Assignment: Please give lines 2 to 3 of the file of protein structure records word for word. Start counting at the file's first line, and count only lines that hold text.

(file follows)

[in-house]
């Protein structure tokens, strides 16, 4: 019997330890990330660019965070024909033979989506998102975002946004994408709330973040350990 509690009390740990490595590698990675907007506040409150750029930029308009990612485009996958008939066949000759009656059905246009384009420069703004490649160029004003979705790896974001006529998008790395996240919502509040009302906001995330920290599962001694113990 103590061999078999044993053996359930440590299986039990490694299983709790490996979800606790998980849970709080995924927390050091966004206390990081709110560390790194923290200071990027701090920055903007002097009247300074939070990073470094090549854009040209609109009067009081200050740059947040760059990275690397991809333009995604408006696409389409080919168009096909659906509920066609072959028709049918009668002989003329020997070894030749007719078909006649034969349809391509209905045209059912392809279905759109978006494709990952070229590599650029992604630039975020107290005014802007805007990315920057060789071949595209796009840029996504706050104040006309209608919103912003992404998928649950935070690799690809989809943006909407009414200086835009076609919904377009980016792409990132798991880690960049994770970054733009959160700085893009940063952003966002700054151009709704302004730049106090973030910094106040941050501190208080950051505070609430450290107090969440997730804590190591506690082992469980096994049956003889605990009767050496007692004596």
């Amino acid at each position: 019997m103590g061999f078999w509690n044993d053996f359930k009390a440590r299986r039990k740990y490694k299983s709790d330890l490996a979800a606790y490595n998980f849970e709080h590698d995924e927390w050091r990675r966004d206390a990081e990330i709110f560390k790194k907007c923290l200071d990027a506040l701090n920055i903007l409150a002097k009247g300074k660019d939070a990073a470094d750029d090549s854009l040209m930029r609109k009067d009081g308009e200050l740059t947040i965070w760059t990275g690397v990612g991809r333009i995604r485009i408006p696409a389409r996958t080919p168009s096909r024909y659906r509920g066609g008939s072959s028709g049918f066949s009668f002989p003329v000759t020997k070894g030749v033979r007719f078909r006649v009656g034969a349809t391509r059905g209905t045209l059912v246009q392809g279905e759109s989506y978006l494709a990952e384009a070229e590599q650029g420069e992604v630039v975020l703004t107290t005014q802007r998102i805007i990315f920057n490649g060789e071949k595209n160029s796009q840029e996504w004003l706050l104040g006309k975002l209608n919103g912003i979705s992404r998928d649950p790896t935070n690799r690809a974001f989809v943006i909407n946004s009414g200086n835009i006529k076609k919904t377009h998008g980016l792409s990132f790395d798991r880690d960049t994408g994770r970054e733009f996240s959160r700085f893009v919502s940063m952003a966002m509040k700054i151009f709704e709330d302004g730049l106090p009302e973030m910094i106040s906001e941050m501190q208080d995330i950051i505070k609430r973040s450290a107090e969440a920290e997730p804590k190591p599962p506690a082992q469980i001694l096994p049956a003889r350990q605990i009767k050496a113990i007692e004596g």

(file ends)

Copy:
């Protein structure tokens, strides 16, 4: 019997330890990330660019965070024909033979989506998102975002946004994408709330973040350990 509690009390740990490595590698990675907007506040409150750029930029308009990612485009996958008939066949000759009656059905246009384009420069703004490649160029004003979705790896974001006529998008790395996240919502509040009302906001995330920290599962001694113990 103590061999078999044993053996359930440590299986039990490694299983709790490996979800606790998980849970709080995924927390050091966004206390990081709110560390790194923290200071990027701090920055903007002097009247300074939070990073470094090549854009040209609109009067009081200050740059947040760059990275690397991809333009995604408006696409389409080919168009096909659906509920066609072959028709049918009668002989003329020997070894030749007719078909006649034969349809391509209905045209059912392809279905759109978006494709990952070229590599650029992604630039975020107290005014802007805007990315920057060789071949595209796009840029996504706050104040006309209608919103912003992404998928649950935070690799690809989809943006909407009414200086835009076609919904377009980016792409990132798991880690960049994770970054733009959160700085893009940063952003966002700054151009709704302004730049106090973030910094106040941050501190208080950051505070609430450290107090969440997730804590190591506690082992469980096994049956003889605990009767050496007692004596």
């Amino acid at each position: 019997m103590g061999f078999w509690n044993d053996f359930k009390a440590r299986r039990k740990y490694k299983s709790d330890l490996a979800a606790y490595n998980f849970e709080h590698d995924e927390w050091r990675r966004d206390a990081e990330i709110f560390k790194k907007c923290l200071d990027a506040l701090n920055i903007l409150a002097k009247g300074k660019d939070a990073a470094d750029d090549s854009l040209m930029r609109k009067d009081g308009e200050l740059t947040i965070w760059t990275g690397v990612g991809r333009i995604r485009i408006p696409a389409r996958t080919p168009s096909r024909y659906r509920g066609g008939s072959s028709g049918f066949s009668f002989p003329v000759t020997k070894g030749v033979r007719f078909r006649v009656g034969a349809t391509r059905g209905t045209l059912v246009q392809g279905e759109s989506y978006l494709a990952e384009a070229e590599q650029g420069e992604v630039v975020l703004t107290t005014q802007r998102i805007i990315f920057n490649g060789e071949k595209n160029s796009q840029e996504w004003l706050l104040g006309k975002l209608n919103g912003i979705s992404r998928d649950p790896t935070n690799r690809a974001f989809v943006i909407n946004s009414g200086n835009i006529k076609k919904t377009h998008g980016l792409s990132f790395d798991r880690d960049t994408g994770r970054e733009f996240s959160r700085f893009v919502s940063m952003a966002m509040k700054i151009f709704e709330d302004g730049l106090p009302e973030m910094i106040s906001e941050m501190q208080d995330i950051i505070k609430r973040s450290a107090e969440a920290e997730p804590k190591p599962p506690a082992q469980i001694l096994p049956a003889r350990q605990i009767k050496a113990i007692e004596g």